Simplified: The Sioux Falls school board on Monday unanimously approved its legislative priorities for the upcoming 2023 session. The big takeaways? They want to change how school board elections happen, and pay special attention to juvenile justice and funding.
Why it matters
- Education makes up about 50 percent of the state budget, which means lawmakers in Pierre spend a lot of time talking about legislation that impacts schools.
- Sioux Falls schools – and, likely, others across the state – have juvenile justice reform as a top priority, something Board Member Cynthia Mickelson said she can't stress enough how important it is. The legislature had a summer study on this topic, and so there will very likely be more to come during the session.
- The Sioux Falls School District also wants to see the state give districts the option for four-year terms for board members as a way to combine elections with the city and see an overall higher voter turnout.
"Our turnout would be five times, on average, greater than it is right now in elections (if combined with the city each time)," Business Manager Todd Vik said.
Tell me more about the legislative priorities
The three main ones are juvenile justice reform, election changes and overall funding for schools. Here's a quick breakdown:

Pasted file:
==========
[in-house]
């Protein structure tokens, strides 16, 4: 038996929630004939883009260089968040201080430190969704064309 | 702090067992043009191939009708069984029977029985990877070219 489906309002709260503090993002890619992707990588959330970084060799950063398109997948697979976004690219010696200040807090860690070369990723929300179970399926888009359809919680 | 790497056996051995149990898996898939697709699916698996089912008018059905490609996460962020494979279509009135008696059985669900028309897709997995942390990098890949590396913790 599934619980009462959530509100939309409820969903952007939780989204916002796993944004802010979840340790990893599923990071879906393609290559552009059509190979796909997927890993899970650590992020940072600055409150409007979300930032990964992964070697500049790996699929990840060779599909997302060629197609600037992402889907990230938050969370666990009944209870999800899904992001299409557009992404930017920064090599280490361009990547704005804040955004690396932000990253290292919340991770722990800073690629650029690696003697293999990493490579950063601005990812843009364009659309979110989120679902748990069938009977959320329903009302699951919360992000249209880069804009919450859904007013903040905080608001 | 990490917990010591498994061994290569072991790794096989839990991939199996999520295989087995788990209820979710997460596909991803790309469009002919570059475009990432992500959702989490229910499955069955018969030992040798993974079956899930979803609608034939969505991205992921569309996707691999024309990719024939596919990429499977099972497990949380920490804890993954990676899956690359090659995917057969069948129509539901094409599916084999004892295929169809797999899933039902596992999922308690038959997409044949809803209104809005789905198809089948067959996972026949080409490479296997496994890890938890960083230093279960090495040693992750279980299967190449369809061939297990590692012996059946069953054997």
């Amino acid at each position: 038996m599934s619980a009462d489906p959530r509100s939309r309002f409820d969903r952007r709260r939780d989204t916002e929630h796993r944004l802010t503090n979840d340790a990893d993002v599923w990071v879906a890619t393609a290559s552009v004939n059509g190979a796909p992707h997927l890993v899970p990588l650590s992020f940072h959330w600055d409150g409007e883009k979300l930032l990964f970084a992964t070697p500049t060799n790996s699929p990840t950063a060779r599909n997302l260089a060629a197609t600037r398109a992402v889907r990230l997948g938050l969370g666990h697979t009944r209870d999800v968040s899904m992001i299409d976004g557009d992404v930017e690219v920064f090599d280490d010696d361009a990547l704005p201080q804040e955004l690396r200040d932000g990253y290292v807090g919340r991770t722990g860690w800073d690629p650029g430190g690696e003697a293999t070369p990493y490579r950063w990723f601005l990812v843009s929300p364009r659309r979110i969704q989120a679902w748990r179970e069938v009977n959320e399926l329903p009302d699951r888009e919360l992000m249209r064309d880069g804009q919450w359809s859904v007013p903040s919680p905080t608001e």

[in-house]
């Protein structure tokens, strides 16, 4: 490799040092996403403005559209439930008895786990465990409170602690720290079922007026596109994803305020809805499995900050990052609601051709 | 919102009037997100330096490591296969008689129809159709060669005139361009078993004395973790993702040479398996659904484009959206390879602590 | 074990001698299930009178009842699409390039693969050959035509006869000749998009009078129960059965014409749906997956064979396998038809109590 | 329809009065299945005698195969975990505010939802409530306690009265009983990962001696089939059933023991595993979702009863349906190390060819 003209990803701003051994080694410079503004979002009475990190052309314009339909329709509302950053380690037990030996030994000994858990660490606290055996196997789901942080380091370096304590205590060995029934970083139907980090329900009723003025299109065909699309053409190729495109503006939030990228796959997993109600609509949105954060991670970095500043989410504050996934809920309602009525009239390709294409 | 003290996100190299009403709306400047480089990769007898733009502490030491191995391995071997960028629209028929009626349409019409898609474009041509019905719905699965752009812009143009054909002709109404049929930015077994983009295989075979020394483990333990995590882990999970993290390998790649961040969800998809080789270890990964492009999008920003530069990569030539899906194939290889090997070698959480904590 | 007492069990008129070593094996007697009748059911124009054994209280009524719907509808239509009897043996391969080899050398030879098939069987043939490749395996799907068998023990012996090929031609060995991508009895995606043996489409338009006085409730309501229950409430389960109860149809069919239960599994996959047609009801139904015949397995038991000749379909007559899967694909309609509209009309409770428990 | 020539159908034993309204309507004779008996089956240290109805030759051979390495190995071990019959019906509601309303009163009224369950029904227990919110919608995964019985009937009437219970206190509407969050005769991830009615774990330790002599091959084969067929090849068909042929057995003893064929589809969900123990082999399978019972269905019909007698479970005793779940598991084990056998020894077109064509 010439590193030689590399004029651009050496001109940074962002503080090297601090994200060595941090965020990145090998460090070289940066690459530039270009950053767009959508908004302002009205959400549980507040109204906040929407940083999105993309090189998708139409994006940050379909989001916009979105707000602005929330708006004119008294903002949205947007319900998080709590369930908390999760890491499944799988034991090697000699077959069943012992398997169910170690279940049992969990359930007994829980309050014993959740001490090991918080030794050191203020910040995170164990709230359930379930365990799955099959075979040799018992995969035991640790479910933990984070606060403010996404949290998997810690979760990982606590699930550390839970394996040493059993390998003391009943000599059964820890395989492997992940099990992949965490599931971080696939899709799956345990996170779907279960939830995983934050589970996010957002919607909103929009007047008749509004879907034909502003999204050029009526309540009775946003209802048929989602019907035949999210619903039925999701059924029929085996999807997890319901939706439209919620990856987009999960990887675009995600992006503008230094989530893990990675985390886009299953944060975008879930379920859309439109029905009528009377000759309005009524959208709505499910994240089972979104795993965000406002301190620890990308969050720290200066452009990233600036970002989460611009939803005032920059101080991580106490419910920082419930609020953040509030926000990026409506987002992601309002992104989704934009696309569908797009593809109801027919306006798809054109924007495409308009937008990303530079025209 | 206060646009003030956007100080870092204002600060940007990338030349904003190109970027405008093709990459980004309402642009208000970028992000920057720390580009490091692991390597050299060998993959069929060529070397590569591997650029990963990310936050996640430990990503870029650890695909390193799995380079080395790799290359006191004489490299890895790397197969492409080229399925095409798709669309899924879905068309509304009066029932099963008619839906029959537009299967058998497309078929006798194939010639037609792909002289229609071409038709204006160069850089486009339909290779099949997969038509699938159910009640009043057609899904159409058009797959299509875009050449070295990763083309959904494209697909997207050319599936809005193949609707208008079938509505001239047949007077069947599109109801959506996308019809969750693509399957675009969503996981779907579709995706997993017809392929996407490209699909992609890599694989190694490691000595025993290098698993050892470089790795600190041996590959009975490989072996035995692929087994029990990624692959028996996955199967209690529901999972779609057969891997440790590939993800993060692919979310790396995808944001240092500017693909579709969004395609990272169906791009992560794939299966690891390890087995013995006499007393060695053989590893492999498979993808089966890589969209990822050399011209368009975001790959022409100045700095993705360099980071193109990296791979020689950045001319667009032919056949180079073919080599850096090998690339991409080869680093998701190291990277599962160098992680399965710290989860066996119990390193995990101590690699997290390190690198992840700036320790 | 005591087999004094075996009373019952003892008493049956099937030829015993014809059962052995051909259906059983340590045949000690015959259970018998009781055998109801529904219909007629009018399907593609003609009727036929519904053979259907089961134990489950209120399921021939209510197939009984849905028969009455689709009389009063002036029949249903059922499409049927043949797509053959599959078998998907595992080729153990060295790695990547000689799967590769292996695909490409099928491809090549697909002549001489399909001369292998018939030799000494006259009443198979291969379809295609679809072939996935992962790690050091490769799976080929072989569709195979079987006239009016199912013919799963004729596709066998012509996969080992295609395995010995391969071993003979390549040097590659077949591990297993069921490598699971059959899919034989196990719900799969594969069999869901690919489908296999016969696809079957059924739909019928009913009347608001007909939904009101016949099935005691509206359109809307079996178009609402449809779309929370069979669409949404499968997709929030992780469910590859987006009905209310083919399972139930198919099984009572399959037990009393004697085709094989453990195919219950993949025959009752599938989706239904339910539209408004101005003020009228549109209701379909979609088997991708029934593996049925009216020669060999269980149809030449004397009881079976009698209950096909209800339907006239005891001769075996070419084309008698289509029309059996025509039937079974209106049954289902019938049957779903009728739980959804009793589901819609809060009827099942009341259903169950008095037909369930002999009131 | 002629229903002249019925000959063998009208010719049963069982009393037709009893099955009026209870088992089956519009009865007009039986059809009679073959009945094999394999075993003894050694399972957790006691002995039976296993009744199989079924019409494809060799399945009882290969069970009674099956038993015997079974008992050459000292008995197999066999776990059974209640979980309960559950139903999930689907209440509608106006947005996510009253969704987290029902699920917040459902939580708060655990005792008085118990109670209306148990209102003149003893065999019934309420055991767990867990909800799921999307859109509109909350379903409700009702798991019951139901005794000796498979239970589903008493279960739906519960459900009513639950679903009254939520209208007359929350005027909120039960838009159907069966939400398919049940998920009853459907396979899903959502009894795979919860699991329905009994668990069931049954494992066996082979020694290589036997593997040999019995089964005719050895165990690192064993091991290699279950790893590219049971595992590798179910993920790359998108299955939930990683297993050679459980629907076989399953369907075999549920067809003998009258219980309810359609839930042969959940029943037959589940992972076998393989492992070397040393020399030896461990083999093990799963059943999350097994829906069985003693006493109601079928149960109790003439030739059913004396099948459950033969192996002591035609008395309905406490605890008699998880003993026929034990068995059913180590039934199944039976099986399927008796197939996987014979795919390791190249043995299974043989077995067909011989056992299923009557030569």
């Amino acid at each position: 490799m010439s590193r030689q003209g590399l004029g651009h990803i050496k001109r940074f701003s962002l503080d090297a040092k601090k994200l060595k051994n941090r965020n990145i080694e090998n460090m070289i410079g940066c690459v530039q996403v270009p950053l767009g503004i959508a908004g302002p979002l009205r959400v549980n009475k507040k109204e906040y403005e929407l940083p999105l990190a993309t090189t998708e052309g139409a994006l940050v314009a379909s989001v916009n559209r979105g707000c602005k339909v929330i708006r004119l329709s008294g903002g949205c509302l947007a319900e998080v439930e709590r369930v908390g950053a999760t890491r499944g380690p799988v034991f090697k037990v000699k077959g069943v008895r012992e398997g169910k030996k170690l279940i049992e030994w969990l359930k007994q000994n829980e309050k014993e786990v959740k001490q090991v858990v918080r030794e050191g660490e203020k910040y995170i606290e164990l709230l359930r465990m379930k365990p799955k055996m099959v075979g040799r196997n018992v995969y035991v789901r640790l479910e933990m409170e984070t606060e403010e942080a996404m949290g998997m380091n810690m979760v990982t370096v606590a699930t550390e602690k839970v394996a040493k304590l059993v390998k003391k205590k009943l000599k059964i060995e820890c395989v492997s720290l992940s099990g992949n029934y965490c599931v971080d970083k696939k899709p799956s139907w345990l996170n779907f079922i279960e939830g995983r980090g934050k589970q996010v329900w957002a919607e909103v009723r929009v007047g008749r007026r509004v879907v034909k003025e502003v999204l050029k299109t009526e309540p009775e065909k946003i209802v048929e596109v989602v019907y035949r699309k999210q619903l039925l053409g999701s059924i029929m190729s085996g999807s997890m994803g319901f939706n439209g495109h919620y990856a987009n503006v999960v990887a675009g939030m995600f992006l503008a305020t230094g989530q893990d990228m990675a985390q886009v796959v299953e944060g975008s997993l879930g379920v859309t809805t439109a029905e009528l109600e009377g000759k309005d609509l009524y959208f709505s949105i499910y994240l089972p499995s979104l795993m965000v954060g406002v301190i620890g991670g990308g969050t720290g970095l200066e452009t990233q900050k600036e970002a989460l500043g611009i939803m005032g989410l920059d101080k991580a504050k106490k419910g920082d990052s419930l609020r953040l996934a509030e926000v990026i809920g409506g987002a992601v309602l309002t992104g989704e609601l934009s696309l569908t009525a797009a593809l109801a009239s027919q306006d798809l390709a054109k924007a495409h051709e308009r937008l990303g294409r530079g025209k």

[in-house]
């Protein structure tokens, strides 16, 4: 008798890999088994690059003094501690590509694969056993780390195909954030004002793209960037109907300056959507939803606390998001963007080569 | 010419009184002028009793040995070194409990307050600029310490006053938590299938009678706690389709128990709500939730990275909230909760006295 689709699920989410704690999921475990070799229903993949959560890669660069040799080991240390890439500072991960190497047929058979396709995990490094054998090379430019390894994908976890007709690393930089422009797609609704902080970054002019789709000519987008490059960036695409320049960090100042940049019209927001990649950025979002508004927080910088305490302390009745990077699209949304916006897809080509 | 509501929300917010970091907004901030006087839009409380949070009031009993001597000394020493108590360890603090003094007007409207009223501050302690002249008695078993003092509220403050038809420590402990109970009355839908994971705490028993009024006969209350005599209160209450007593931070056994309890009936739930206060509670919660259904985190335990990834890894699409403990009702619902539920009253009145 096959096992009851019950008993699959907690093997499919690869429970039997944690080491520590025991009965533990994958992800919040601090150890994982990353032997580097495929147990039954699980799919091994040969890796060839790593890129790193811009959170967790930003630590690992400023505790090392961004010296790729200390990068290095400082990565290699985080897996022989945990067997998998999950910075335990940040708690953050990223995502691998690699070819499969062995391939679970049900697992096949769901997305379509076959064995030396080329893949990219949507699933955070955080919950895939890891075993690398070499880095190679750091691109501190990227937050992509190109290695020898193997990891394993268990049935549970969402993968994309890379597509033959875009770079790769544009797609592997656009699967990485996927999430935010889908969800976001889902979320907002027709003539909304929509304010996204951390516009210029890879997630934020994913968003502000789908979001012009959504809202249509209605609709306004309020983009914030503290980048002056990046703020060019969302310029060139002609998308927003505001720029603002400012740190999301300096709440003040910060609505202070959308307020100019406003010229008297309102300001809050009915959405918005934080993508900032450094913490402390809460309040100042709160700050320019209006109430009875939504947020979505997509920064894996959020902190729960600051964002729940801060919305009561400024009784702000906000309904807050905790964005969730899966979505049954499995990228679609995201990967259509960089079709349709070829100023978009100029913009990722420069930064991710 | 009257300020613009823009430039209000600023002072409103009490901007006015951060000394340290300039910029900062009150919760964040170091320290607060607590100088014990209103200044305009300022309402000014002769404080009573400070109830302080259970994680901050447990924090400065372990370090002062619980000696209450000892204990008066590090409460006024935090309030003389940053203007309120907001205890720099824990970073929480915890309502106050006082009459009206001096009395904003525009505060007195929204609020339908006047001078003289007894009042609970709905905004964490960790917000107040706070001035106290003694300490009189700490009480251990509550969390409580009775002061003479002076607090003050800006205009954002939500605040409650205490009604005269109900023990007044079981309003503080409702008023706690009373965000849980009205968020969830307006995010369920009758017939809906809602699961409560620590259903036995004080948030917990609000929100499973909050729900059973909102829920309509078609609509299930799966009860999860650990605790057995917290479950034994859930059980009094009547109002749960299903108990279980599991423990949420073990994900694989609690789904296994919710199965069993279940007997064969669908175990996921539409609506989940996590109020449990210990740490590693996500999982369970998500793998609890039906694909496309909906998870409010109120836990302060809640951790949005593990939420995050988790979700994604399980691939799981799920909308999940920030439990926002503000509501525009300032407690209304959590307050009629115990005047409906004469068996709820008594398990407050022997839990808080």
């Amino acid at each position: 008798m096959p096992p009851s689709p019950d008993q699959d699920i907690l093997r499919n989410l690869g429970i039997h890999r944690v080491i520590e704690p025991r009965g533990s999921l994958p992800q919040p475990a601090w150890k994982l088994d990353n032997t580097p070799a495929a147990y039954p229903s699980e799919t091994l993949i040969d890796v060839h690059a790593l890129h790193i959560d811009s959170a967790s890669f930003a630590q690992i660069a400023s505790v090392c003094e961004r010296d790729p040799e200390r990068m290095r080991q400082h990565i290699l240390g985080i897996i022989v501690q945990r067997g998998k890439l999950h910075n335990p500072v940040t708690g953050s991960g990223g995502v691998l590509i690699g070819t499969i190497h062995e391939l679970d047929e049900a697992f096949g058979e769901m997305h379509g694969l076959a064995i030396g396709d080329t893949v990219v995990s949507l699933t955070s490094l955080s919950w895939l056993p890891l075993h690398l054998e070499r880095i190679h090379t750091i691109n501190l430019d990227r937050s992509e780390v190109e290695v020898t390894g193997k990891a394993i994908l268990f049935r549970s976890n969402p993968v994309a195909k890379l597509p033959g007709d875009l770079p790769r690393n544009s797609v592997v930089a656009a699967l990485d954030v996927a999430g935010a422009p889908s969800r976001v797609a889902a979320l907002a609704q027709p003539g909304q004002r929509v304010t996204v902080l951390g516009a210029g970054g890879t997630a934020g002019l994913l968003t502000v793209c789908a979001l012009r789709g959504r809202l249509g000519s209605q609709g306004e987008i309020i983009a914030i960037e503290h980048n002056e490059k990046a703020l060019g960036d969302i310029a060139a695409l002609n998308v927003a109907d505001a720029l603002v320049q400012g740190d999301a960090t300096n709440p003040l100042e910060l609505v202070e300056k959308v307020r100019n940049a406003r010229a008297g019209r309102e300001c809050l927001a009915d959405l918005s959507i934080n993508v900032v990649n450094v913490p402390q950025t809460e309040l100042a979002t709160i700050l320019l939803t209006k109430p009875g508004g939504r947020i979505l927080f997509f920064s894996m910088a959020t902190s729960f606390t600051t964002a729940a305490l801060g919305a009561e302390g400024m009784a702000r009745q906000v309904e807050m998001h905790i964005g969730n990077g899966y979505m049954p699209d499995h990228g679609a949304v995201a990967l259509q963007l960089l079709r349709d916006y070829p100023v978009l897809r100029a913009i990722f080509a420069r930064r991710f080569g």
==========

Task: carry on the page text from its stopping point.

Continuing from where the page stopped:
- With juvenile justice, the district wants to see the state put more money, better facilities and new programs to help kids who need diversion programs.
- With elections, the district wants to be more efficient by switching to four-year terms so each school board election can run concurrent with a citywide election.
- With funding, the district wants to change one word in the current law: "less" to "greater." That'd mean the state would increase education funding by either 3% or inflation, whichever is greater instead of the current law, which says the increase will be 3% or inflation, whichever is less.
What else will the district be watching in Pierre?
District officials want to see the dropout age stay at 18.
They'd also like to see the state expand early childhood education – something that has historically failed to gain traction among lawmakers.
The district would also like the state to increase flexibility in the dual-credit program, in which high schoolers can receive both high school and college credit in certain classes.
- Right now, only juniors and seniors can take dual-credit classes, Vik said. The district would like to see that option extended to sophomores as well.
And, the last item on the district's list of priorities was a desire to see the state replace the statewide standardized "Smarter Balanced" test for 11th graders with the ACT.
What happens next?
The 2023 legislative session starts Jan. 10 in Pierre.